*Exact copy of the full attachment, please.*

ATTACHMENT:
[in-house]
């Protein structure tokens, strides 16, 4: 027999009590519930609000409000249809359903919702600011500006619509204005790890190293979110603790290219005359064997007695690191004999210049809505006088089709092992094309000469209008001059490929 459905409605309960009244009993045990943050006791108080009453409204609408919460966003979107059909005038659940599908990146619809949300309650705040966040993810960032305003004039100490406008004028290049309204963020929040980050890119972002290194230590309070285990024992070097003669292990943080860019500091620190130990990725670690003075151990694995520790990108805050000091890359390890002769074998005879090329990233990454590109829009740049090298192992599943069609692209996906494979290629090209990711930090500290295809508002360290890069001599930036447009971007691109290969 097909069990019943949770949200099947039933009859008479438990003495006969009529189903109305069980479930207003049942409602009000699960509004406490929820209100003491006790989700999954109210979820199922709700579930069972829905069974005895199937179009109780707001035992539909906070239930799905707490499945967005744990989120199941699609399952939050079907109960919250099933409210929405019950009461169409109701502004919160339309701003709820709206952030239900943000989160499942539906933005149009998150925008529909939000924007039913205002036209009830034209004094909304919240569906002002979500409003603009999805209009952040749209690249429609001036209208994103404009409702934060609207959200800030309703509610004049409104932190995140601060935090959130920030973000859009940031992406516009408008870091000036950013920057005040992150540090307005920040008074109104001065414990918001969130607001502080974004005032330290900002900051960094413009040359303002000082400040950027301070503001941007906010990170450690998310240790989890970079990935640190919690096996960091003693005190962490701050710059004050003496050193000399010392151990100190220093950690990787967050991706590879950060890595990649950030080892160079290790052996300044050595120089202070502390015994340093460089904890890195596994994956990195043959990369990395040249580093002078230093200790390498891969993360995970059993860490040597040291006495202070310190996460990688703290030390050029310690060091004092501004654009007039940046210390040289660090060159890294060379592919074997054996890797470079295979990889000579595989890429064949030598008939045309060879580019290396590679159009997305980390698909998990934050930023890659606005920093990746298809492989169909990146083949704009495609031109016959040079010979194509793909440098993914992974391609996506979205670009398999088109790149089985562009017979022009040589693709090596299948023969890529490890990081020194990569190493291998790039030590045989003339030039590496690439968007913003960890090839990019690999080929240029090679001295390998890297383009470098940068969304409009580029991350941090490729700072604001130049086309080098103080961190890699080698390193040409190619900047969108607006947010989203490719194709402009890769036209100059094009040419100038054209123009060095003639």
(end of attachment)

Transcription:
[in-house]
């Protein structure tokens, strides 16, 4: 027999009590519930609000409000249809359903919702600011500006619509204005790890190293979110603790290219005359064997007695690191004999210049809505006088089709092992094309000469209008001059490929 459905409605309960009244009993045990943050006791108080009453409204609408919460966003979107059909005038659940599908990146619809949300309650705040966040993810960032305003004039100490406008004028290049309204963020929040980050890119972002290194230590309070285990024992070097003669292990943080860019500091620190130990990725670690003075151990694995520790990108805050000091890359390890002769074998005879090329990233990454590109829009740049090298192992599943069609692209996906494979290629090209990711930090500290295809508002360290890069001599930036447009971007691109290969 097909069990019943949770949200099947039933009859008479438990003495006969009529189903109305069980479930207003049942409602009000699960509004406490929820209100003491006790989700999954109210979820199922709700579930069972829905069974005895199937179009109780707001035992539909906070239930799905707490499945967005744990989120199941699609399952939050079907109960919250099933409210929405019950009461169409109701502004919160339309701003709820709206952030239900943000989160499942539906933005149009998150925008529909939000924007039913205002036209009830034209004094909304919240569906002002979500409003603009999805209009952040749209690249429609001036209208994103404009409702934060609207959200800030309703509610004049409104932190995140601060935090959130920030973000859009940031992406516009408008870091000036950013920057005040992150540090307005920040008074109104001065414990918001969130607001502080974004005032330290900002900051960094413009040359303002000082400040950027301070503001941007906010990170450690998310240790989890970079990935640190919690096996960091003693005190962490701050710059004050003496050193000399010392151990100190220093950690990787967050991706590879950060890595990649950030080892160079290790052996300044050595120089202070502390015994340093460089904890890195596994994956990195043959990369990395040249580093002078230093200790390498891969993360995970059993860490040597040291006495202070310190996460990688703290030390050029310690060091004092501004654009007039940046210390040289660090060159890294060379592919074997054996890797470079295979990889000579595989890429064949030598008939045309060879580019290396590679159009997305980390698909998990934050930023890659606005920093990746298809492989169909990146083949704009495609031109016959040079010979194509793909440098993914992974391609996506979205670009398999088109790149089985562009017979022009040589693709090596299948023969890529490890990081020194990569190493291998790039030590045989003339030039590496690439968007913003960890090839990019690999080929240029090679001295390998890297383009470098940068969304409009580029991350941090490729700072604001130049086309080098103080961190890699080698390193040409190619900047969108607006947010989203490719194709402009890769036209100059094009040419100038054209123009060095003639």